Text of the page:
More on the Authorial Morals Police:

A commenter asks, apropos the Camara controversy:

What about a law review submission by a professor who left his faithful and pregnant wife for a 23 year old former student? While most of us agree that is inappropriate behavior, I can't imagine any serious law journal even considering rejecting an article on that basis. (Maybe because it would eliminate several prominent legal academics?)

Great question; let's also assume that he didn't just leave his wife, but cheated on her, and let's assume that there are no mitigating circumstances. (I think adultery is wrong, but in some situations it may be less wrong than in others -- for instance, if the cheated-on spouse deliberately alienated the cheater through cruelty of various sorts.)

Bad behavior? You bet. Does it reveal a character defect? Sure. Could someone even spin it out as identity politics, as reflecting the professor's mistreatment of women? Definitely. (I think this is just general scumminess, not sexism in any meaningful sense, but others might disagree -- or might rightly condemn the guy just for his scumminess.) Is it at least roughly as bad as using the term "nig" in a publicly distributed outline? I think it is; though racial epithets are offensive and rude, and often affect many people rather than just one (or more likely a few, given that the professor's behavior affects both his wife and their children, current and forthcoming), the harm inflicted by adultery and abandonment of one's children is generally much more intense.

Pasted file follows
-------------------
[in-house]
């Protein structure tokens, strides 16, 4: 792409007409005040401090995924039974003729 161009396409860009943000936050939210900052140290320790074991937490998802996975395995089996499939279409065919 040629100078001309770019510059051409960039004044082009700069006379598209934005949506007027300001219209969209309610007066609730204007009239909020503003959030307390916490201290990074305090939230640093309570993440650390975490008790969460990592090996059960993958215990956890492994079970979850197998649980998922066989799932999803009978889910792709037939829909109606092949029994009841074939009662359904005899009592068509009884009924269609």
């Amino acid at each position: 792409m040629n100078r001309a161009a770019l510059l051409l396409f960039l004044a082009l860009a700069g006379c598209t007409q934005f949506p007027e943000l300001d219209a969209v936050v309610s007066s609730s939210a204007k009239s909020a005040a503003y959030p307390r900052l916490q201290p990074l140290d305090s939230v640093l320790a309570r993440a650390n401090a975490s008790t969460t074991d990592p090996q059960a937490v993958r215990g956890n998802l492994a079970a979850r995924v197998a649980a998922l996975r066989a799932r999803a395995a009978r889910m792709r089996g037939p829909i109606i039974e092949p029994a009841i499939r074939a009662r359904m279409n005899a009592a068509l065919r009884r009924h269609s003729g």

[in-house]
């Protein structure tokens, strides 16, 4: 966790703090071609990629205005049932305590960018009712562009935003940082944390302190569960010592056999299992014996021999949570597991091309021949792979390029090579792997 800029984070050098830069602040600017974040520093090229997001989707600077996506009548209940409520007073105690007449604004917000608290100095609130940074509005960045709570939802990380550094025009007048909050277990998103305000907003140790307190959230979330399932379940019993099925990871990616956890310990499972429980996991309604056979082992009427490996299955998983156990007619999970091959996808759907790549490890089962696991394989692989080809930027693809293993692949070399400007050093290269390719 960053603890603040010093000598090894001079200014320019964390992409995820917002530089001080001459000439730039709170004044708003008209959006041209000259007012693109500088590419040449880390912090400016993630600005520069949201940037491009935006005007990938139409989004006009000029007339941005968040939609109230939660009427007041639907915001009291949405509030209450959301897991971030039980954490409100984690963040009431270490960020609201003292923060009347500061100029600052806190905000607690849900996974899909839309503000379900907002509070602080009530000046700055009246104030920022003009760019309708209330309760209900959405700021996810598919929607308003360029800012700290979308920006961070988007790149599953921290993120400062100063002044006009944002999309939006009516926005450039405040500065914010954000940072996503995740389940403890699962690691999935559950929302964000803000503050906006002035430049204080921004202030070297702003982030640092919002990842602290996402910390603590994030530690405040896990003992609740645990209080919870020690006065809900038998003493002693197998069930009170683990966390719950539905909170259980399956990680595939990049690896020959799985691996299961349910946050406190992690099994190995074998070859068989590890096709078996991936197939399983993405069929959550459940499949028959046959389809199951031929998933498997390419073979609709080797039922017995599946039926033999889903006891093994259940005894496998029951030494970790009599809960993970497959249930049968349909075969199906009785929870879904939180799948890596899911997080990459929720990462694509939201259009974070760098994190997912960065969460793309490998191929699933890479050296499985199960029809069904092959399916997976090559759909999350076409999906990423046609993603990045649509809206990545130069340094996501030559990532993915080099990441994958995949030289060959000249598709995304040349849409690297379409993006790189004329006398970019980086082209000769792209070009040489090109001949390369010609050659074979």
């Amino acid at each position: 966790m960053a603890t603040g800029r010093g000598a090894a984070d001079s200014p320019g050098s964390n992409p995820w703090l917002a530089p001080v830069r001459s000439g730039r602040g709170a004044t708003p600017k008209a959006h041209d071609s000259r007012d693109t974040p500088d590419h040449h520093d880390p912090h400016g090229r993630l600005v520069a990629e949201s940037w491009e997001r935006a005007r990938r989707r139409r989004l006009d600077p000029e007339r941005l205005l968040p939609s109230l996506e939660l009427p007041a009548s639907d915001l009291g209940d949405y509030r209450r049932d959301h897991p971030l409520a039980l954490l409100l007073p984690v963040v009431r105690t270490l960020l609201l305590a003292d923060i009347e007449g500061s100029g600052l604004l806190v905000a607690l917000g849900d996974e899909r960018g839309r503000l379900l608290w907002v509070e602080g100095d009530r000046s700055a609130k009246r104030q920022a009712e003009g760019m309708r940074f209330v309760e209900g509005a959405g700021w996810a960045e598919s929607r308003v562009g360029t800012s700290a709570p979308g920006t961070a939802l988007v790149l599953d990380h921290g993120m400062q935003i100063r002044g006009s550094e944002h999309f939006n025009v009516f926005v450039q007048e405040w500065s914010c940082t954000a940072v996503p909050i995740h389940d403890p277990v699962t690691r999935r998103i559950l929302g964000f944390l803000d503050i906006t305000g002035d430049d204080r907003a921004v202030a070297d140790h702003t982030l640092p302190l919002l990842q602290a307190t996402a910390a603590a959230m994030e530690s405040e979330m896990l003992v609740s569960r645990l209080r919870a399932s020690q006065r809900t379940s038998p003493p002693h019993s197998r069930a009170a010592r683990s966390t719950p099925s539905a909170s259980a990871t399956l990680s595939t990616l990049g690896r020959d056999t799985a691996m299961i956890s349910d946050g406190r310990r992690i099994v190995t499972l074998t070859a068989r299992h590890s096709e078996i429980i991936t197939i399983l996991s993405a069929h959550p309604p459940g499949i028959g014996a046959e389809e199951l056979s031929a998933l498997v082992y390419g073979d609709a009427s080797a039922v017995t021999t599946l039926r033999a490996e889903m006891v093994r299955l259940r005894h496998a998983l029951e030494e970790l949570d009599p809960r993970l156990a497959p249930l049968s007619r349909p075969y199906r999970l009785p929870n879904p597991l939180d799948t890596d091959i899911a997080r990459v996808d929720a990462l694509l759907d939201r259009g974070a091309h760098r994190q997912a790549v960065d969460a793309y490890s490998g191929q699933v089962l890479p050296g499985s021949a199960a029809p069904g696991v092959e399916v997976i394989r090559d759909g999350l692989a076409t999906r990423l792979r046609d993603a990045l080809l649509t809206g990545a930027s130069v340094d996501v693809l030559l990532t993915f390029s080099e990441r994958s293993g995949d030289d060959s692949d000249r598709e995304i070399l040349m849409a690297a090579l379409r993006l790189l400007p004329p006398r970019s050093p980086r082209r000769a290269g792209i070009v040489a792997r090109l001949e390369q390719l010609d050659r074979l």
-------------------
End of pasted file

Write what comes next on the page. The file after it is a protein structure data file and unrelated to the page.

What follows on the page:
But this has zilch to do with the important question, which is: Does the law review article advance our understanding of law? They're not giving the author a decency award, they're publishing an article for the benefit of readers and of the profession. The same goes with other forms of misconduct, whether or not race is involved.